The Part B deductible is projected to increase to $197 for 2020.
Part A premiums, deductible, and coinsurance are projected to be higher in 2020.
Medigap Plans C and F will no longer be available for purchase by newly-eligible Medicare beneficiaries.
The Medicare Plan Finder tool has been upgraded for the first time in a decade.
The income brackets are high-income premium adjustments for Medicare Part B and D will be inflation-adjusted for the first time in 2020; “high-income” will start at $87,000 for a single person, instead of $85,000.
Medicare Advantage enrollment is expected to continue to increase.
Part D donut hole will no longer exist after the end of 2019, but a standard plan’s maximum deductible will increase to $435, and the threshold for entering the catastrophic coverage phase (where out-of-pocket spending decreases significantly) will increase to $6,350.
For those wishing to talk to a “real live person” about the best options for yourself, or for someone in your care that is on Medicare, we recommend the good people at The Medicare Plan Store. Let them know we sent you.
With all the media hype on TV about the disastrous roll-out of the Affordable Care Act (ACA), most of us are taking a second look at our current medical plan and its costs. If you’re over 65, you can change the channel and relax. Your Medicare coverage is protected. Medicare isn’t part of the Health Insurance Marketplace established by ACA, so you don’t have to replace your Medicare coverage with Marketplace coverage. No matter how you get Medicare, whether through Original Medicare or a Medicare Advantage Plan, you’ll still have the same benefits and security you have now.
While you don’t need to do anything with the Marketplace during ACA Open Enrollment, you might want to review your coverage during Medicare’s Open Enrollment time occurring now between October 15 and December 7. Here are a few minor changes in Medicare Part D and Medicare Advantage plans:
Medicare now covers mammograms and colonoscopies without charging you for the Part B coinsurance or deductible. You still get a free yearly “wellness” visit.
The donut hole continues to shrink. You get a 50% discount when buying Part D-covered brand-name prescription drugs. The discount is applied automatically at the counter of your pharmacy — you don’t have to do anything to get it.
Premiums are similar to 2013, but watch out for higher co-pays and smaller pharmacy networks.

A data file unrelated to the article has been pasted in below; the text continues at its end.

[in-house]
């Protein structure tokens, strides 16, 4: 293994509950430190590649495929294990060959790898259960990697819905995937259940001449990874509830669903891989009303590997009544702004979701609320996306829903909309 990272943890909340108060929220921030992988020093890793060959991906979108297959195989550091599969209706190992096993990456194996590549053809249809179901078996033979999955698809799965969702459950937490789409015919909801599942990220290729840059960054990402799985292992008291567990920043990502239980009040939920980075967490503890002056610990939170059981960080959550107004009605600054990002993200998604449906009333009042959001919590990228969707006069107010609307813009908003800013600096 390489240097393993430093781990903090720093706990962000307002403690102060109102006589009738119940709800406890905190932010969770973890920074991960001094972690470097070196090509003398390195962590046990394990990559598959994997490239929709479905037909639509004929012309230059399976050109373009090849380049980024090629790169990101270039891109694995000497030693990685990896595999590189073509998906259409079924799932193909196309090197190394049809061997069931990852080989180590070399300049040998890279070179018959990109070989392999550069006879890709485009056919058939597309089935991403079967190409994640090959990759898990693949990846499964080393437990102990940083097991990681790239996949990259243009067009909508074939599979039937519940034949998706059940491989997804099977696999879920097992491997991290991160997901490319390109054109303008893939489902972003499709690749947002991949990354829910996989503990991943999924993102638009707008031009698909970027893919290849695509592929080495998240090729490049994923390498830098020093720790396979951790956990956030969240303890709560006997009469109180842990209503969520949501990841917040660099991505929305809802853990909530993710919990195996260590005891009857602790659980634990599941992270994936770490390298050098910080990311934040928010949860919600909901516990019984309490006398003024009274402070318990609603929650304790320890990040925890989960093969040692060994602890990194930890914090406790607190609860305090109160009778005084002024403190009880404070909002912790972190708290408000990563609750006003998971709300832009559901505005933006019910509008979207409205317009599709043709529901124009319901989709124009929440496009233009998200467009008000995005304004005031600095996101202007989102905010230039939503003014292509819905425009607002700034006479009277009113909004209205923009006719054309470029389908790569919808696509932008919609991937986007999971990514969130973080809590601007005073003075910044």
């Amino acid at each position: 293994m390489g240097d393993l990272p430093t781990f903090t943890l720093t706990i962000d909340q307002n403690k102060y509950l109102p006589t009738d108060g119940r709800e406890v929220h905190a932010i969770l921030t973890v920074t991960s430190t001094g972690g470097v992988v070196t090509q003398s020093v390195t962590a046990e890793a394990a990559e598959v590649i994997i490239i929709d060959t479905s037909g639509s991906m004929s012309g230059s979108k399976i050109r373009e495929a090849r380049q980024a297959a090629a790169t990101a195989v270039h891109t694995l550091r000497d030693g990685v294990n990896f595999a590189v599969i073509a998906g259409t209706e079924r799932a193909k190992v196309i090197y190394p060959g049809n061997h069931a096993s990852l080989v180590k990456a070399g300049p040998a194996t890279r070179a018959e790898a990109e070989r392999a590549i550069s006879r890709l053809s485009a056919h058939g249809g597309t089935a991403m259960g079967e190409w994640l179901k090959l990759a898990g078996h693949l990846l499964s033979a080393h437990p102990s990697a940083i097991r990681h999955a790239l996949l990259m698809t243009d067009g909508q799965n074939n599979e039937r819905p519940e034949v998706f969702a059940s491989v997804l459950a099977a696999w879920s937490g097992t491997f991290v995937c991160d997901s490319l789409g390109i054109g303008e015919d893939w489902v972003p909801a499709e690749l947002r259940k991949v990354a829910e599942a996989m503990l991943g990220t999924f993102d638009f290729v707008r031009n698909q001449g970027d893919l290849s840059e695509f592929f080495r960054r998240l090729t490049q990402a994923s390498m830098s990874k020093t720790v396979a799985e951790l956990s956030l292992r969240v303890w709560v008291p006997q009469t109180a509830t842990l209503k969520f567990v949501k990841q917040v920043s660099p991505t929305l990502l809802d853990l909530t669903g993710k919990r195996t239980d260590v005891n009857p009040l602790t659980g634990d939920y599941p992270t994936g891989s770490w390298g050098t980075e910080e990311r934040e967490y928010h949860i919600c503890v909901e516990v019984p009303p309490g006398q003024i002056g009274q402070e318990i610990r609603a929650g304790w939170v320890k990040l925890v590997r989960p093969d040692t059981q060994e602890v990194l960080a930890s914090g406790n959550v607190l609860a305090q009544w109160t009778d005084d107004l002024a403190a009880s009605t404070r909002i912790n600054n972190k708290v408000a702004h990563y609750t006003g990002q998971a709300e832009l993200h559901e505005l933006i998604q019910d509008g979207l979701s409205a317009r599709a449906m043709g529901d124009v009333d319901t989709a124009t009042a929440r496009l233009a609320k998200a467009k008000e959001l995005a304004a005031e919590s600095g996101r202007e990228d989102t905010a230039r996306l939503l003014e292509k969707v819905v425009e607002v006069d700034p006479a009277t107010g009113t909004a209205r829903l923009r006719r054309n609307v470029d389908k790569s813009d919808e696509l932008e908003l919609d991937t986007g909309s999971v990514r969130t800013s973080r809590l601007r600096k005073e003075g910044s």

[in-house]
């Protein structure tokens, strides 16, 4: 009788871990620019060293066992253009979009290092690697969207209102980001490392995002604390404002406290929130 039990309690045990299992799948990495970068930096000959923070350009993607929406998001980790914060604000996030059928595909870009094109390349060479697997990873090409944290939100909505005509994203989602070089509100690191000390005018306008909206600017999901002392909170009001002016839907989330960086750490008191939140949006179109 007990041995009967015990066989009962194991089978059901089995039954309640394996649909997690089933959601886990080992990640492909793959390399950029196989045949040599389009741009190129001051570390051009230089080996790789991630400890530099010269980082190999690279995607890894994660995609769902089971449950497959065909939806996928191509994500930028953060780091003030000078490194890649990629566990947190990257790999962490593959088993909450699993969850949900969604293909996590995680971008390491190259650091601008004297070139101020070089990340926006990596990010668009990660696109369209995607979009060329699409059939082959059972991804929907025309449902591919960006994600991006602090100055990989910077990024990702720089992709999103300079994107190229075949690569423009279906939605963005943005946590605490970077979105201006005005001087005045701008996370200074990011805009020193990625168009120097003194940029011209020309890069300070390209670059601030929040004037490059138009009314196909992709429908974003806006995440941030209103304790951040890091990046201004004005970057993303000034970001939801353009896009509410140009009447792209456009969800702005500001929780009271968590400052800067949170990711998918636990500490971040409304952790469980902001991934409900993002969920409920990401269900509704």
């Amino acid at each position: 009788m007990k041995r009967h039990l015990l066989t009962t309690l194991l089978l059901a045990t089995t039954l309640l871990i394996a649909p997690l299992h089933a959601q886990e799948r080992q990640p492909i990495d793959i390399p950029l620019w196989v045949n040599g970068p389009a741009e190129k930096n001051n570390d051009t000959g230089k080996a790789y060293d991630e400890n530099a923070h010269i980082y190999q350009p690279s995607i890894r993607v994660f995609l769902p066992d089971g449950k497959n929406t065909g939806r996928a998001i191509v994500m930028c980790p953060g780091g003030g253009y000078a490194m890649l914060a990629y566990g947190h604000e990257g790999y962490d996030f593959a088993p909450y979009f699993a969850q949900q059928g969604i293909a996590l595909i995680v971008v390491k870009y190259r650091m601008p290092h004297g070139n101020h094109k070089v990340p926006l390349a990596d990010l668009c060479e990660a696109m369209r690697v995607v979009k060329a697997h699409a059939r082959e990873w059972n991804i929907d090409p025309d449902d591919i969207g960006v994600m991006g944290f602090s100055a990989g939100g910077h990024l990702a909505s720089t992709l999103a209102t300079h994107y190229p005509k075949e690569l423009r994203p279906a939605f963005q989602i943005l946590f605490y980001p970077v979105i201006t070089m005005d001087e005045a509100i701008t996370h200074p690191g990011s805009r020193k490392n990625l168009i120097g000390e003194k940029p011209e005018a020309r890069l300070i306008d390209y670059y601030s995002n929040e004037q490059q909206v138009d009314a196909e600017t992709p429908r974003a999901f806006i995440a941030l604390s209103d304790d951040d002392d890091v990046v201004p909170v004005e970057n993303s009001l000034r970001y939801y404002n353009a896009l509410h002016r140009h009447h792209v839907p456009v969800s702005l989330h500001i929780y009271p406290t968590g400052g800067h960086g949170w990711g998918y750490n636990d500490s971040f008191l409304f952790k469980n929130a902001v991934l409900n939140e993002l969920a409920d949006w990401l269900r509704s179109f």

The Medicare Trust fund is projected to be exhausted in 2026 – only 12 years from now. So seniors with a good long life still ahead of them probably shouldn’t get too relaxed about the ACA and what it means for our future, and the future of our children and grandchildren.
If you have aging parents who reside in Ohio, there’s a great resource for families who need to plan for affordable senior care provided by Care.com On the site, you will learn that the median cost of long-term care in Ohio ranges from $44,500 for a private one-bedroom in assisted living to $81,213 for a private room in a nursing home. The bottom line is that senior care is expensive and the time for planning is now.
If this news is startling, there are programs and levies in Ohio that offer a series of financial assistance programs for seniors on Medicare. Bookmark the Care.com page for tips on how your loved one can qualify for Ohio medicare savings programs and how Ohio aids its senior population financially through Ohio Senior Services Levies. Care.com also offers a comprehensive guide to senior care that helps readers understand the options in detail and answers frequently asked questions.
Getting the professional help to manage an aging parent’s financial resources before these decisions are made can better prepare your family and your loved one for these future draining expenses. With our help, you’ll have the peace of mind knowing that your parent’s finances are in order and there is a clear understanding of current assets and expenses. This knowledge is invaluable when the time comes to apply for Ohio senior program eligibility.